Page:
9. Cathedral of St. John the Divine
Image via Wikimedia Commons by Kripaks
The Cathedral of St. John the Divine was built in 1892 on 1047 Amsterdam Avenue in Morningside Heights in Gothic Revival and Romanesque Revival styles. The cathedral was never finished because it was meant to be built using true Gothic style methods and would have taken several hundred years to complete. In 2001, a fire broke out and destroyed the cathedral’s gift shop which caused a tremendous amount of smoke damage to several areas. The restoration was completed in 2008 and the cathedral was fully opened once again.
The Newberry Prize winner, Madeleine L’Engle, who wrote A Wrinkle in Time, volunteered at St. John the Divine and was buried in the Cathedral in 2007. The cathedral is also home to the largest rose window in the United States and features many modern images like television alongside traditional church imagery in the stained glass windows.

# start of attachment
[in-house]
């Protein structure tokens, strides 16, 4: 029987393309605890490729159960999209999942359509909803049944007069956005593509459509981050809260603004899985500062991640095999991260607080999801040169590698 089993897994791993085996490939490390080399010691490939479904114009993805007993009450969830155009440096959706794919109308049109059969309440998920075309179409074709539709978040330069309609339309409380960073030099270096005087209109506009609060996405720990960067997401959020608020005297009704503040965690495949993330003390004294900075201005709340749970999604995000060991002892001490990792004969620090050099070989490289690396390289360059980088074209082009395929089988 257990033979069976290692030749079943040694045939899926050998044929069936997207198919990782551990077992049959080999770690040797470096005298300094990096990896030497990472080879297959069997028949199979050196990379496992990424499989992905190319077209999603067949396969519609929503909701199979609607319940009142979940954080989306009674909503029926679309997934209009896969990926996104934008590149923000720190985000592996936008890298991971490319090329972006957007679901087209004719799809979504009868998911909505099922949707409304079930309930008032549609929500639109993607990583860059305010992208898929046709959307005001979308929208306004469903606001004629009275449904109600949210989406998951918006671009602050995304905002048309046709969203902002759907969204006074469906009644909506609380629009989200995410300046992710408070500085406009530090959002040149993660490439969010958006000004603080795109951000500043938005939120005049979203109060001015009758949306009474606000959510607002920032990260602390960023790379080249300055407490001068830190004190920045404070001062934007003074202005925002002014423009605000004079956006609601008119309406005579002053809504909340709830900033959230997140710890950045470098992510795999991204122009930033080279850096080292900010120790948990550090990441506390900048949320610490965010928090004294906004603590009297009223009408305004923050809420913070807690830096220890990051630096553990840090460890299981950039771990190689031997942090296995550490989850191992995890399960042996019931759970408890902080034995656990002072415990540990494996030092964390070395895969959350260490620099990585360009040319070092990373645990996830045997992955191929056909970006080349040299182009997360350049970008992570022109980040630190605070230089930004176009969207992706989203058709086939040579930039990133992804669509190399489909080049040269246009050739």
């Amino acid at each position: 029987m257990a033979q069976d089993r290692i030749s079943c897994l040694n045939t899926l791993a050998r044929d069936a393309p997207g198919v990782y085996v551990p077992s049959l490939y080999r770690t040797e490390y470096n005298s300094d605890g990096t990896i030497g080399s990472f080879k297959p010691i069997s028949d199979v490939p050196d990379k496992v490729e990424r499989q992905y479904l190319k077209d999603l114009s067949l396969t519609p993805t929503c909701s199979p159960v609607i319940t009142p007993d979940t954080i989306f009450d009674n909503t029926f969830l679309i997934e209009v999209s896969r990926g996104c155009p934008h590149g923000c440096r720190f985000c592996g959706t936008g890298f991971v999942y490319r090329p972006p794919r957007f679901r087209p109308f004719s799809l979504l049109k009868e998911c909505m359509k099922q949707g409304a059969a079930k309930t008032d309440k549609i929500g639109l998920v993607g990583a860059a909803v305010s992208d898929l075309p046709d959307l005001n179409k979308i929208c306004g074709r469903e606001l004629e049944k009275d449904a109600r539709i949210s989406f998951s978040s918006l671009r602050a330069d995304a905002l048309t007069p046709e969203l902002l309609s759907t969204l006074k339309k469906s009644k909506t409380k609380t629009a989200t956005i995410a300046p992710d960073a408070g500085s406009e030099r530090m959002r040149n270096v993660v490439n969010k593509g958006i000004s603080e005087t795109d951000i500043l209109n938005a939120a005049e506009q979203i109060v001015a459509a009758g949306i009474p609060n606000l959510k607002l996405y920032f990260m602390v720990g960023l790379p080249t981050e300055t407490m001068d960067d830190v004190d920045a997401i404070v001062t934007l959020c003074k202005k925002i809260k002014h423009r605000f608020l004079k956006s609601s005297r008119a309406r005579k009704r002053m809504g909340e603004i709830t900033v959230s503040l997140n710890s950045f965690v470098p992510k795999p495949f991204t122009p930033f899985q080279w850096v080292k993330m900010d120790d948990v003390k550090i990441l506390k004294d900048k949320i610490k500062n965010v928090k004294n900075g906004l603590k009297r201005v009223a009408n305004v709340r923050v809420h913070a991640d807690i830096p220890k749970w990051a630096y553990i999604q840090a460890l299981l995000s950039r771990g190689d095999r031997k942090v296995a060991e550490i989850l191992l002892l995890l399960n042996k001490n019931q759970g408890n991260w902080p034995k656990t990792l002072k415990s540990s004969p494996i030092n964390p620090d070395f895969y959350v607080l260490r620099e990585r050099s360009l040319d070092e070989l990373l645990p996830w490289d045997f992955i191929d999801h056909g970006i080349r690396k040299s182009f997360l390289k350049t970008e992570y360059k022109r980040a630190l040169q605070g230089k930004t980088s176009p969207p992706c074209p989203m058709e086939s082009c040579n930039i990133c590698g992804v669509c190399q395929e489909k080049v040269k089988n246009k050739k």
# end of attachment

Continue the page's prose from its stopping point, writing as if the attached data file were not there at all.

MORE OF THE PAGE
The Cathedral of St. John the Divine is also home to a triptych by Keith Haring, a trio of peacocks and twelve tapestries (recently restored) that were designed by baroque master Giovanni Francesco Romanelli, and woven for Francesco Barberini, who was the nephew of Pope Urban VII.
You can also take a vertical tour of the cathedral to get to the upper reaches of the interior and landings, and a rarely seen lower level is home to artist studios. One of the most famous artist in residences is Philip Petit, who tightroped between the original World Trade Center towers.
Check out the Top 10 Secrets of the Cathedral of St. John the Divine.